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Cystatin C and Cardiovascular Disease: A Mendelian Randomization Study

van der Laan, SW and Fall, T and Soumaré, A and Teumer, A and Sedaghat, S and Baumert, J and Zabaneh, D and van Setten, J and Isgum, I and Galesloot, TE and Arpegård, J and Amouyel, P and Trompet, S and Waldenberger, M and Dörr, M and Magnusson, PK and Giedraitis, V and Larsson, A and Morris, AP and Felix, JF and Morrison, AC and Franceschini, N and Bis, JC and Kavousi, M and O'Donnell, C and Drenos, F and Tragante, V and Munroe, PB and Malik, R and Dichgans, M and Worrall, BB and Erdmann, J and Nelson, CP and Samani, NJ and Schunkert, H and Marchini, J and Patel, RS and Hingorani, AD and Lind, L and Pedersen, NL and de Graaf, J and Kiemeney, LALM and Baumeister, SE and Franco, OH and Hofman, A and Uitterlinden, AG and Koenig, W and Meisinger, C and Peters, A and Thorand, B and Jukema, JW and Eriksen, BO and Toft, I and Wilsgaard, T and Onland-Moret, NC and van der Schouw, YT and Debette, S and Kumari, M and Svensson, P and van der Harst, P and Kivimaki, M and Keating, BJ and Sattar, N and Dehghan, A and Reiner, AP and Ingelsson, E and den Ruijter, HM and de Bakker, PIW and Pasterkamp, G and Ärnlöv, J and Holmes, MV and Asselbergs, FW (2016) 'Cystatin C and Cardiovascular Disease: A Mendelian Randomization Study.' Journal of the American College of Cardiology, 68 (9). 934 - 945. ISSN 0735-1097

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Abstract

© 2016 The Authors Background Epidemiological studies show that high circulating cystatin C is associated with risk of cardiovascular disease (CVD), independent of creatinine-based renal function measurements. It is unclear whether this relationship is causal, arises from residual confounding, and/or is a consequence of reverse causation. Objectives The aim of this study was to use Mendelian randomization to investigate whether cystatin C is causally related to CVD in the general population. Methods We incorporated participant data from 16 prospective cohorts (n = 76,481) with 37,126 measures of cystatin C and added genetic data from 43 studies (n = 252,216) with 63,292 CVD events. We used the common variant rs911119 in CST3 as an instrumental variable to investigate the causal role of cystatin C in CVD, including coronary heart disease, ischemic stroke, and heart failure. Results Cystatin C concentrations were associated with CVD risk after adjusting for age, sex, and traditional risk factors (relative risk: 1.82 per doubling of cystatin C; 95% confidence interval [CI]: 1.56 to 2.13; p = 2.12 × 10−14). The minor allele of rs911119 was associated with decreased serum cystatin C (6.13% per allele; 95% CI: 5.75 to 6.50; p = 5.95 × 10−211), explaining 2.8% of the observed variation in cystatin C. Mendelian randomization analysis did not provide evidence for a causal role of cystatin C, with a causal relative risk for CVD of 1.00 per doubling cystatin C (95% CI: 0.82 to 1.22; p = 0.994), which was statistically different from the observational estimate (p = 1.6 × 10−5). A causal effect of cystatin C was not detected for any individual component of CVD. Conclusions Mendelian randomization analyses did not support a causal role of cystatin C in the etiology of CVD. As such, therapeutics targeted at lowering circulating cystatin C are unlikely to be effective in preventing CVD.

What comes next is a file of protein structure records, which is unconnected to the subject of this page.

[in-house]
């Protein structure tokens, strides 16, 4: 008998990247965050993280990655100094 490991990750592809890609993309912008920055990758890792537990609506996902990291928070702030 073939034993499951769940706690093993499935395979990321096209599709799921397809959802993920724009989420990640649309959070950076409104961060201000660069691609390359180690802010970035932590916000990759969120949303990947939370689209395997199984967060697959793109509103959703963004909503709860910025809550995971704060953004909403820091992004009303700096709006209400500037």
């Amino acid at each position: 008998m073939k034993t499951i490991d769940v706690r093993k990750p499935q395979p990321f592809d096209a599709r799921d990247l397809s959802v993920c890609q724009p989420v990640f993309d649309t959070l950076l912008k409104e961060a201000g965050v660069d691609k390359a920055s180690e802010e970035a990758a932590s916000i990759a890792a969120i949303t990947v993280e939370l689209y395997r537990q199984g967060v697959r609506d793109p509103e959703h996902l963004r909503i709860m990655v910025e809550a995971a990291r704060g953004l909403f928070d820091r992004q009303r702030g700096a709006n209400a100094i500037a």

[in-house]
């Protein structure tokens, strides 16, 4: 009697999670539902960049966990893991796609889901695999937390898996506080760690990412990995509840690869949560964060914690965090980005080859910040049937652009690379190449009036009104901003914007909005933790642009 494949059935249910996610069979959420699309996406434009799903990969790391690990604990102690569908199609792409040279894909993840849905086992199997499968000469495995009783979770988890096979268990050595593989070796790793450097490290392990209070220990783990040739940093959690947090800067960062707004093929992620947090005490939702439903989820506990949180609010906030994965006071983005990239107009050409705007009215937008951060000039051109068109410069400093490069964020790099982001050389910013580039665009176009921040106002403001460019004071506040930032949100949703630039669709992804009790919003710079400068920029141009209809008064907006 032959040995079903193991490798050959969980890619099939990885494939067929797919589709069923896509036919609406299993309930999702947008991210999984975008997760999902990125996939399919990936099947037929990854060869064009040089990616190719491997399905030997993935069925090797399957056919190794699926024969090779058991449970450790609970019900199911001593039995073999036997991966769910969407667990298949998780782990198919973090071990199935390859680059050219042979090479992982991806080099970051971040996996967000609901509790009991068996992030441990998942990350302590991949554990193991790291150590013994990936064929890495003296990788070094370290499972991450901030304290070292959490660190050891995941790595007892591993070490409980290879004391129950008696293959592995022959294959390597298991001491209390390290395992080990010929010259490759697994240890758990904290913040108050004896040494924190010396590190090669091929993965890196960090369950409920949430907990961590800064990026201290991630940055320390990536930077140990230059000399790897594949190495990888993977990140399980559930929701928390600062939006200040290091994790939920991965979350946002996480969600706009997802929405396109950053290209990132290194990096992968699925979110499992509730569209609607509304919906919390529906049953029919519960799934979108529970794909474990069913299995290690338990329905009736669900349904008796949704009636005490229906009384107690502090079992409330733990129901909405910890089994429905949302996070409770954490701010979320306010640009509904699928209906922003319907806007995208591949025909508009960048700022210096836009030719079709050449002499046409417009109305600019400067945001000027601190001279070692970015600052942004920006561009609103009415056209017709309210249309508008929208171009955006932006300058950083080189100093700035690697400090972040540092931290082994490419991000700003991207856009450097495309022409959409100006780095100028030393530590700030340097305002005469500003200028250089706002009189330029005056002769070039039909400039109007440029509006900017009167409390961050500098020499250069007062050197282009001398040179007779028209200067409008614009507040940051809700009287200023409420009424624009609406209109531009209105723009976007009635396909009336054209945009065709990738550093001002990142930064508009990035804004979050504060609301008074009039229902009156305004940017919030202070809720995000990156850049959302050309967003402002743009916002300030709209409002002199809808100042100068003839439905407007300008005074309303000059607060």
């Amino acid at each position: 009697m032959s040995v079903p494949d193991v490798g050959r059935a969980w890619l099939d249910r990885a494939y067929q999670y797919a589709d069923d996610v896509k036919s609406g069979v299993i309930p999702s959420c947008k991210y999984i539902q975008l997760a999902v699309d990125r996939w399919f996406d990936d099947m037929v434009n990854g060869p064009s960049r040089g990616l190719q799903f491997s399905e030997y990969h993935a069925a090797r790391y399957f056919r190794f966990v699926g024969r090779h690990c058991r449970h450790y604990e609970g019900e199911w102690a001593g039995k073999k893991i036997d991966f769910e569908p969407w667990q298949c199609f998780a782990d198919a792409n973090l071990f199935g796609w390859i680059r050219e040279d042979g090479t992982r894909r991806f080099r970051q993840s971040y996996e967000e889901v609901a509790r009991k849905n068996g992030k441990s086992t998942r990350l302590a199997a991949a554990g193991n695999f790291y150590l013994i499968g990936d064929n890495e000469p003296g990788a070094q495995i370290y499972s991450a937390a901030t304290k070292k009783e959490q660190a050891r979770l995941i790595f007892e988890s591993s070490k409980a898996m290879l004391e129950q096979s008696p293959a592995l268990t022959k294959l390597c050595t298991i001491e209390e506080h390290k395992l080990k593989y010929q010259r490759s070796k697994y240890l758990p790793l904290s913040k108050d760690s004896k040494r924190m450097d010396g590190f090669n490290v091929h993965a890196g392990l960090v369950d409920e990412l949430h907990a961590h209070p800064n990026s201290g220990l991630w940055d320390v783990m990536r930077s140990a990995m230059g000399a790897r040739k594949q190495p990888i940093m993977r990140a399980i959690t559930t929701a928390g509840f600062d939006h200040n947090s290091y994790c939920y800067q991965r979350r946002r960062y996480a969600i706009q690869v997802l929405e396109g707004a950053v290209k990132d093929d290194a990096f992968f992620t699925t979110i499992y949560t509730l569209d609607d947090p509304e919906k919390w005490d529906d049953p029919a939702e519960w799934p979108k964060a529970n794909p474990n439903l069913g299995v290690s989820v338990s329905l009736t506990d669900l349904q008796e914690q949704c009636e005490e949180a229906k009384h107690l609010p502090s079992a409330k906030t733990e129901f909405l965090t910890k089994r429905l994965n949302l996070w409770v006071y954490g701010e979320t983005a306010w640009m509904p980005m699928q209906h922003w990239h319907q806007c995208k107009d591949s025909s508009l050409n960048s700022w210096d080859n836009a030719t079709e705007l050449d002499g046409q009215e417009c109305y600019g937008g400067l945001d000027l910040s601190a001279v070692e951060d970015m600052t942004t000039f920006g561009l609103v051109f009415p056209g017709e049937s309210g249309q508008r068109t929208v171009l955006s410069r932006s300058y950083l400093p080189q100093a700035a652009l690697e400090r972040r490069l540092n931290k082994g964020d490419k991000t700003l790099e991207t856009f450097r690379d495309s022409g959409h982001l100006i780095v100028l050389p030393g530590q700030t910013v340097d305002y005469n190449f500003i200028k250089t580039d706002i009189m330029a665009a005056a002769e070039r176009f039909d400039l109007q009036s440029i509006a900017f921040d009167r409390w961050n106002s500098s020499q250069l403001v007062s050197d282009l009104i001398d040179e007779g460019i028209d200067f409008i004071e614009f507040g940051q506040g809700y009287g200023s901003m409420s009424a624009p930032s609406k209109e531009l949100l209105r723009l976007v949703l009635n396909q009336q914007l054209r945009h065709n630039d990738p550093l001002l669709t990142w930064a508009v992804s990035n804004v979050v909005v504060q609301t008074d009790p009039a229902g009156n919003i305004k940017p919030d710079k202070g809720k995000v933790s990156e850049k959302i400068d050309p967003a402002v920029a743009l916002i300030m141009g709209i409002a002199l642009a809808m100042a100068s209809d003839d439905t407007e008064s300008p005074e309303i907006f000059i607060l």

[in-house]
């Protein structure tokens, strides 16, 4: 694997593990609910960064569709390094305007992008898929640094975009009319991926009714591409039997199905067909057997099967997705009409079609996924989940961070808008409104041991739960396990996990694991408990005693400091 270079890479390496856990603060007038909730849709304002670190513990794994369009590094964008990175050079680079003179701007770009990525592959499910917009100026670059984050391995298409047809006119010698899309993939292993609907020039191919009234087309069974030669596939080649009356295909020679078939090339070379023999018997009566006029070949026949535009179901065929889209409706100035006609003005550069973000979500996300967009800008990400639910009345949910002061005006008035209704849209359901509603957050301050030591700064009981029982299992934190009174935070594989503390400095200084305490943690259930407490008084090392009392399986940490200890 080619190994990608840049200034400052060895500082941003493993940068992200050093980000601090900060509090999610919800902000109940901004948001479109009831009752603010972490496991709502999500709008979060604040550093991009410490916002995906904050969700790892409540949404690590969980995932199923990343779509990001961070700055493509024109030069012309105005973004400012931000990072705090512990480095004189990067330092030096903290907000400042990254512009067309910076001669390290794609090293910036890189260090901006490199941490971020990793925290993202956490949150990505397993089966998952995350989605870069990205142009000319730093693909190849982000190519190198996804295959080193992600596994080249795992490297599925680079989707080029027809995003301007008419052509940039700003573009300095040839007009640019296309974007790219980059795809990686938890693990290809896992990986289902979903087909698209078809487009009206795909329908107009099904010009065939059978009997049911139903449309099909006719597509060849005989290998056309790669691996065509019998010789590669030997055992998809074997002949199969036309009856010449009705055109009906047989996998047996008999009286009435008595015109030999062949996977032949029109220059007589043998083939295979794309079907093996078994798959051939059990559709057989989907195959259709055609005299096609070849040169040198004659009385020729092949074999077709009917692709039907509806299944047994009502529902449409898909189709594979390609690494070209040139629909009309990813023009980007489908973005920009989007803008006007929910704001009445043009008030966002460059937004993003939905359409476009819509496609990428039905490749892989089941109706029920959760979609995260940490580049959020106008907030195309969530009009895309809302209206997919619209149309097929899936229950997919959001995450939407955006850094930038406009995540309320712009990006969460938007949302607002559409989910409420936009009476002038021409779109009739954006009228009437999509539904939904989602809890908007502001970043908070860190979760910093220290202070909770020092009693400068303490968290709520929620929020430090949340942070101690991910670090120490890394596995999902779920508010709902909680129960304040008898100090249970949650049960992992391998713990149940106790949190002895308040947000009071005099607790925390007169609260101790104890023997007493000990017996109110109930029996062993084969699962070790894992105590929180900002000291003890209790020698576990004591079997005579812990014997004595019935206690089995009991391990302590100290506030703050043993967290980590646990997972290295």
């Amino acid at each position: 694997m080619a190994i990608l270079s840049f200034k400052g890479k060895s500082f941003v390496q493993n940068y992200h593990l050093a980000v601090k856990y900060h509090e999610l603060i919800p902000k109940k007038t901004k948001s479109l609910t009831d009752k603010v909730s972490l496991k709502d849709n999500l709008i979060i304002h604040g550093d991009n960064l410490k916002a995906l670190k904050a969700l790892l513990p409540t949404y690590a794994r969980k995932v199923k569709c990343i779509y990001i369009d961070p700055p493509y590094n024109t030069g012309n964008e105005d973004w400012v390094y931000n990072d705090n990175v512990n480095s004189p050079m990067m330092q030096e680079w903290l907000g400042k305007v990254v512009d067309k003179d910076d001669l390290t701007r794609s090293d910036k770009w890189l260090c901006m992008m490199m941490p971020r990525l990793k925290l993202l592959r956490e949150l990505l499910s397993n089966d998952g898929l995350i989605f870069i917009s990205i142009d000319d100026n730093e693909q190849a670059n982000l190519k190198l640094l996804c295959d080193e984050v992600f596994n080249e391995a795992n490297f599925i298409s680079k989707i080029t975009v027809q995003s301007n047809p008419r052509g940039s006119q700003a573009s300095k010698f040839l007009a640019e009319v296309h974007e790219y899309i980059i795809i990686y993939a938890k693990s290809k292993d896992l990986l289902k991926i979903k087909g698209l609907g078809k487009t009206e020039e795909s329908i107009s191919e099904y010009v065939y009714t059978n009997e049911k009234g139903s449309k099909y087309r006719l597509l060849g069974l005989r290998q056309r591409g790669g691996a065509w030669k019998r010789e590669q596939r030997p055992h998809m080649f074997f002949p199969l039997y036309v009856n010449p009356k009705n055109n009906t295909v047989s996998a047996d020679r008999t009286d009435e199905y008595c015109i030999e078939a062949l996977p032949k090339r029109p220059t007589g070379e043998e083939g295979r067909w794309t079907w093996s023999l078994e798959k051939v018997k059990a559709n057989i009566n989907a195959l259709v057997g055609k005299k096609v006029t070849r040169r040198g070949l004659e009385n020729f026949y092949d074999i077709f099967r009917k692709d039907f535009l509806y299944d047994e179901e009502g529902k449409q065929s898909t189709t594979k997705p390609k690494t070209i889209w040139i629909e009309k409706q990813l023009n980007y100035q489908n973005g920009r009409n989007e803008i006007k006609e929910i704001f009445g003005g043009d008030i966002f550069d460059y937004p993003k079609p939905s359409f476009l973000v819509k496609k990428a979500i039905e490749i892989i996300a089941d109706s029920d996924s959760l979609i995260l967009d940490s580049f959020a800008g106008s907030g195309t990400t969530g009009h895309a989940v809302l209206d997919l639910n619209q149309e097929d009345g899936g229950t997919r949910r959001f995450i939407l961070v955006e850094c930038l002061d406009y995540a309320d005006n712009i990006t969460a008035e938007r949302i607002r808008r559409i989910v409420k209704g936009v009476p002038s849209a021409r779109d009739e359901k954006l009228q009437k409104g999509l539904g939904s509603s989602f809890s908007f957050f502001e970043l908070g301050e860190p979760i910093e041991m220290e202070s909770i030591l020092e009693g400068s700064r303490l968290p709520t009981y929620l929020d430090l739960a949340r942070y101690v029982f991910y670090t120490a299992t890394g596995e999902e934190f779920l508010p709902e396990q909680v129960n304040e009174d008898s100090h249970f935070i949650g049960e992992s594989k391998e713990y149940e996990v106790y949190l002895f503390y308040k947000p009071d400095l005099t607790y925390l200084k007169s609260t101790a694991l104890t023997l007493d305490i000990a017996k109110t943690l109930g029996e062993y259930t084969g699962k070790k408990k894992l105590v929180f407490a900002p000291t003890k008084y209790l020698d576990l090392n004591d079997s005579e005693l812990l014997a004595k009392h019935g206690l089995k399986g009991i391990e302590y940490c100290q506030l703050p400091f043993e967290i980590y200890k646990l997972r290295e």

Item Type: Article
Subjects: H Social Sciences > H Social Sciences (General)
R Medicine > R Medicine (General)
Divisions: Faculty of Social Sciences > Institute for Social and Economic Research
Depositing User: Jim Jamieson
Date Deposited: 26 Aug 2016 14:14
Last Modified: 12 Jun 2019 00:15
URI: http://repository.essex.ac.uk/id/eprint/17471

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